NY Times says Gov. Cuomo's running mate is too unpredictable, declines endorsement

Chuck Hagel/via Flickr
August 29, 2014

A recent endorsement, along with a non-endorsement, from the New York Times has caused a stir in Albany political circles.

On the one hand, the paper’s editorial board declined to make an endorsement in the Democratic primary of the governor’s race. They cited challenger Zephyr Teachout’s lack of political experience and Governor Cuomo’s failure to fully deliver on a promised corruption crackdown.

And surprisingly, in the Lieutenant Governor’s race, they endorsed Teachout’s running mate, Timothy Wu, over Cuomo’s, Kathy Hochul. The reasoning: Hochul’s conservative positions when she was a congresswoman from Buffalo were often at odds with the Democratic party and Governor Cuomo. Hochul shot back at the Times during an appearance on The Capitol Pressroom.

The Times called Hochul’s record on health care reform, gun control, and environmental regulation deeply troubling. The lieutenant governor is the first in line to take over if something happens to the governor. The Times says it is hard to know what she would do if she became governor.

During her 2012 campaign for Congress, Hochul was endorsed by the NRA. That’s at odds with her running mate, Governor Cuomo, who passed a strict new gun control known as the SAFE Act early in his term.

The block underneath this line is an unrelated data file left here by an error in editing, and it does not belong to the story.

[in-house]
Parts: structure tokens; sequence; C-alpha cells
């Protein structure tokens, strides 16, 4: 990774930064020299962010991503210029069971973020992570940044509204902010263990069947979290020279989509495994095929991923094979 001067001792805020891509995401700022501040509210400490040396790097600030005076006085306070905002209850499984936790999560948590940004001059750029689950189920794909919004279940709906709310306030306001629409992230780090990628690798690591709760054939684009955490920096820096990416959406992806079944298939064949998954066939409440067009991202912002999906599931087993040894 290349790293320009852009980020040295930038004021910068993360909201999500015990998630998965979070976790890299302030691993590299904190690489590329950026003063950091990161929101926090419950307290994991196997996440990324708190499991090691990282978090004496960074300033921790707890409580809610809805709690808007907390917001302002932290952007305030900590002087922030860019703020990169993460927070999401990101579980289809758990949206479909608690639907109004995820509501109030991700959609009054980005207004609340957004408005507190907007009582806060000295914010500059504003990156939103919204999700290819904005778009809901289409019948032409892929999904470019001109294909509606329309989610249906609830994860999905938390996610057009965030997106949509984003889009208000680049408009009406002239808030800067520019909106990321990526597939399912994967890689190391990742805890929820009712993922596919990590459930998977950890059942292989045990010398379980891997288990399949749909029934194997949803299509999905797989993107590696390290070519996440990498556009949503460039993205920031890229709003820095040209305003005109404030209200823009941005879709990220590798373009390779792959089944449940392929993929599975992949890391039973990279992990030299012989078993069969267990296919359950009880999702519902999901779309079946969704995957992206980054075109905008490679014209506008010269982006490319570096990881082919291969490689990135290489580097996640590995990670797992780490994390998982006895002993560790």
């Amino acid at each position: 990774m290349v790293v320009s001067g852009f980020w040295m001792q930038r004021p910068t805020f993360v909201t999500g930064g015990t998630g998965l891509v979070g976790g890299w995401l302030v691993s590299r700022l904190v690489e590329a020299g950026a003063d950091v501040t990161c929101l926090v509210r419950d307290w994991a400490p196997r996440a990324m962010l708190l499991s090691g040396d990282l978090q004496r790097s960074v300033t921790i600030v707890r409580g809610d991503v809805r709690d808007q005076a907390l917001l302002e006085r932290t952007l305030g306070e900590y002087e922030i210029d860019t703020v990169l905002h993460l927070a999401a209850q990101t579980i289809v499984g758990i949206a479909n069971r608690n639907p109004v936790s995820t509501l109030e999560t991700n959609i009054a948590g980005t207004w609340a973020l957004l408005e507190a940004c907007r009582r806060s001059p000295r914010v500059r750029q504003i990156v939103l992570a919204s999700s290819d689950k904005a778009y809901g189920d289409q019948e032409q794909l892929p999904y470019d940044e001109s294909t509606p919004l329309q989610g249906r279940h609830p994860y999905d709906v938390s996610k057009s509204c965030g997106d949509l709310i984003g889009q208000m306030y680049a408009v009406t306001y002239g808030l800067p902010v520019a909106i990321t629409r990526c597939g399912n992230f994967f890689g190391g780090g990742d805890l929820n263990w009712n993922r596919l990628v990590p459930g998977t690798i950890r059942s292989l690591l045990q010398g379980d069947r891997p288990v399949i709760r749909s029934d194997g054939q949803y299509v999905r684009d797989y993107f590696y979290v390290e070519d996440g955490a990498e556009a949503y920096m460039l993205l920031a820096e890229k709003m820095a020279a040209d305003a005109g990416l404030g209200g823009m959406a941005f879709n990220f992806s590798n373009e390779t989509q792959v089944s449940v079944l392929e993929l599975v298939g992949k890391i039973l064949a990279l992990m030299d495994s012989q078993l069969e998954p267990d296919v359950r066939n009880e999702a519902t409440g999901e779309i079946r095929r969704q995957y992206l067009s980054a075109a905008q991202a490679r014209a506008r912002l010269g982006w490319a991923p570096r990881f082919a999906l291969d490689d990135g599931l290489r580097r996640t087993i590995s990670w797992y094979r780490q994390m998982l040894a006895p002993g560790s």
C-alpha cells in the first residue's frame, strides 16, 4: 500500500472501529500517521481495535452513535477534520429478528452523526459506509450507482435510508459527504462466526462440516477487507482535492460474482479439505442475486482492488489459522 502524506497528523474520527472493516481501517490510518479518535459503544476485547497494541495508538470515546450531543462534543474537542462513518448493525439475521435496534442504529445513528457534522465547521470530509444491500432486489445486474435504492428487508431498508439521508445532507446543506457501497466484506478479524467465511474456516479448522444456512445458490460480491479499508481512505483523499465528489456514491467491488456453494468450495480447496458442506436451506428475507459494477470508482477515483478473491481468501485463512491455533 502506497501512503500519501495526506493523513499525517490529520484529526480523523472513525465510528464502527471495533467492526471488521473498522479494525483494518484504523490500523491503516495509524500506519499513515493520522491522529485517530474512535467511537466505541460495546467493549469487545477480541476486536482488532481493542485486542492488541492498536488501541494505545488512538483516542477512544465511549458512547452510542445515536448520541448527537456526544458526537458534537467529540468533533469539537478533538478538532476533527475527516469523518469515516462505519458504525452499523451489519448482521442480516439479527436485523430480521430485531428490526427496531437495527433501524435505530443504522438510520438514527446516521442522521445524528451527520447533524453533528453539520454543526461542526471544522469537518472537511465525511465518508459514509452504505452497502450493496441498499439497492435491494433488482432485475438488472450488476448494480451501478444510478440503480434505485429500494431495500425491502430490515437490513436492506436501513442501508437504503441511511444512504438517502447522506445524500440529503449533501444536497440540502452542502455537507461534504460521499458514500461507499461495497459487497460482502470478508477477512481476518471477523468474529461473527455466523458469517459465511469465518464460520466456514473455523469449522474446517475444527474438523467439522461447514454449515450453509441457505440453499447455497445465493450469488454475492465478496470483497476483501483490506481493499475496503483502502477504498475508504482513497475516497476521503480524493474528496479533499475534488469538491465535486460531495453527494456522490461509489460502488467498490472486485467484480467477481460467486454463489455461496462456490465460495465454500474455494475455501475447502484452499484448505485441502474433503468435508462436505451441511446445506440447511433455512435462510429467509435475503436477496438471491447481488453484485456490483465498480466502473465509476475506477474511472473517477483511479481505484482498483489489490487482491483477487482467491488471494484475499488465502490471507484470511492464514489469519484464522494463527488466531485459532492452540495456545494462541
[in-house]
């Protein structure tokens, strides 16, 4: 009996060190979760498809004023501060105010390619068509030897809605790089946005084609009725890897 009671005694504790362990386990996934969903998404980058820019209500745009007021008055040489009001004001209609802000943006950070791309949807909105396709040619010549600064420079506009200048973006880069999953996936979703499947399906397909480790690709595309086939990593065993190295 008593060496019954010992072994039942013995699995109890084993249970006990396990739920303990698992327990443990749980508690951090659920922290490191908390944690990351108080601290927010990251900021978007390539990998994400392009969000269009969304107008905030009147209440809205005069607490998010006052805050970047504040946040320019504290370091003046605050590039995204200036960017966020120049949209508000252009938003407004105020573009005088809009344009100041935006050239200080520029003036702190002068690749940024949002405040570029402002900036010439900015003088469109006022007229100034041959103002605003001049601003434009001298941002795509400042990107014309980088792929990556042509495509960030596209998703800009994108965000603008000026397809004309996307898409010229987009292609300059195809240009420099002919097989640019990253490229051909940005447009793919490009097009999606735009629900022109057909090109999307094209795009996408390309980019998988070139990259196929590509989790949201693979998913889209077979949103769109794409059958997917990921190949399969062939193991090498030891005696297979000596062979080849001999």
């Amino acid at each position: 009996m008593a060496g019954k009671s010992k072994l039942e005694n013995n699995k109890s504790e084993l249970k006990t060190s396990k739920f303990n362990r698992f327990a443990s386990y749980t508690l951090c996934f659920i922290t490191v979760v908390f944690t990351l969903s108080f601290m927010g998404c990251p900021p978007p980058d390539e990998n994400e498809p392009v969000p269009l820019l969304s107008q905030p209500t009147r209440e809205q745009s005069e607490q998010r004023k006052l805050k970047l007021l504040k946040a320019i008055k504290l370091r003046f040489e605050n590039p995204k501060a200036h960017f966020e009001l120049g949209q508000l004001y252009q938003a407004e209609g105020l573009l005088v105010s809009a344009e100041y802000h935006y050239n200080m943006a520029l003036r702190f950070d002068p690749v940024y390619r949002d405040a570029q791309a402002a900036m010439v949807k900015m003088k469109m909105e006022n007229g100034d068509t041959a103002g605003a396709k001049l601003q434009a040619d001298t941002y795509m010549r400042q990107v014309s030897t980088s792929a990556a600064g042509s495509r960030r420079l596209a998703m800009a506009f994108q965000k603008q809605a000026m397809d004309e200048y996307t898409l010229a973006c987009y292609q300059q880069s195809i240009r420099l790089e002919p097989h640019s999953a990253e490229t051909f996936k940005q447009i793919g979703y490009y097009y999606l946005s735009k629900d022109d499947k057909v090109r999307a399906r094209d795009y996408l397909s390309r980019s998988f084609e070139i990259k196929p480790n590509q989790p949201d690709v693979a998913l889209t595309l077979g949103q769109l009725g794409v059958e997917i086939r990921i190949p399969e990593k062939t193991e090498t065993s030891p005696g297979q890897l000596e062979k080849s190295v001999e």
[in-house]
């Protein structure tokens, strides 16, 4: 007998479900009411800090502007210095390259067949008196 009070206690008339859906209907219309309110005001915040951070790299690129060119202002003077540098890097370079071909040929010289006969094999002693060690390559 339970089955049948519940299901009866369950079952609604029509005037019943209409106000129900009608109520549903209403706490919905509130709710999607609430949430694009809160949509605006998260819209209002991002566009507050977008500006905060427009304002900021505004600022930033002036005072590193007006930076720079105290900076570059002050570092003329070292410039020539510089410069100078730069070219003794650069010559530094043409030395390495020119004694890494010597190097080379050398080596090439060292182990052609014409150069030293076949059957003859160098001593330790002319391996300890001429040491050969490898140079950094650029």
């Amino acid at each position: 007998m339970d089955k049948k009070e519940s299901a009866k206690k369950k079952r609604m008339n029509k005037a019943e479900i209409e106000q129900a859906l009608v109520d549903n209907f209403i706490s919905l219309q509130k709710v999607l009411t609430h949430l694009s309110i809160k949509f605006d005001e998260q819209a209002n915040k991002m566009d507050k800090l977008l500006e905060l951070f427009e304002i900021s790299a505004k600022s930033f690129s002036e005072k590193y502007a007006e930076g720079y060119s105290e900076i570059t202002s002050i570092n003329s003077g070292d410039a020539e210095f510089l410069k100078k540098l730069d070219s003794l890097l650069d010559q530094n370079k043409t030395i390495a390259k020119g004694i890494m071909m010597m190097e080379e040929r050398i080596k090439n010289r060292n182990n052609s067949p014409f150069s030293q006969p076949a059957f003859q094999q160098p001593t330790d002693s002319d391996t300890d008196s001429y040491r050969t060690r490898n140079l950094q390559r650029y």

Hochul says her opposition to gun control measures in Congress reflected the region she represented.

“Maybe this is a little hard to believe downstate that Republicans had pistol permits, Democrats did and members of the Working Families Party because it’s a cultural phenomenon up here. When I was county clerk, the last week before Thanksgiving, the place was empty because everyone took off on vacation to go deer hunting.”

Hochul says she supports the SAFE Act because its main goal is to get illegal guns off the streets and won’t affect hunters in Western New York.

“Living in a rural area upstate is very different from living in Harlem and you’ve got to understand where each side is coming from.”

The Times also pointed to Hochul’s opposition to an Eliot Spitzer-era proposal to issue driver’s licenses to undocumented immigrants.

Hochul defends that position by saying it was based on Buffalo’s proximity to the border.

“And I happen to know personally that Hezbollah and other cells are in Toronto who could very easily come across the border, walk into a DMV and I’d be required to give them what is a government-sanctioned form of identification that lets them get on planes.”

Hochul says she supports the DREAM Act, which would offer tuition aid to children brought to the US illegally. She says each municipality should decide whether to issue a locally recognized ID.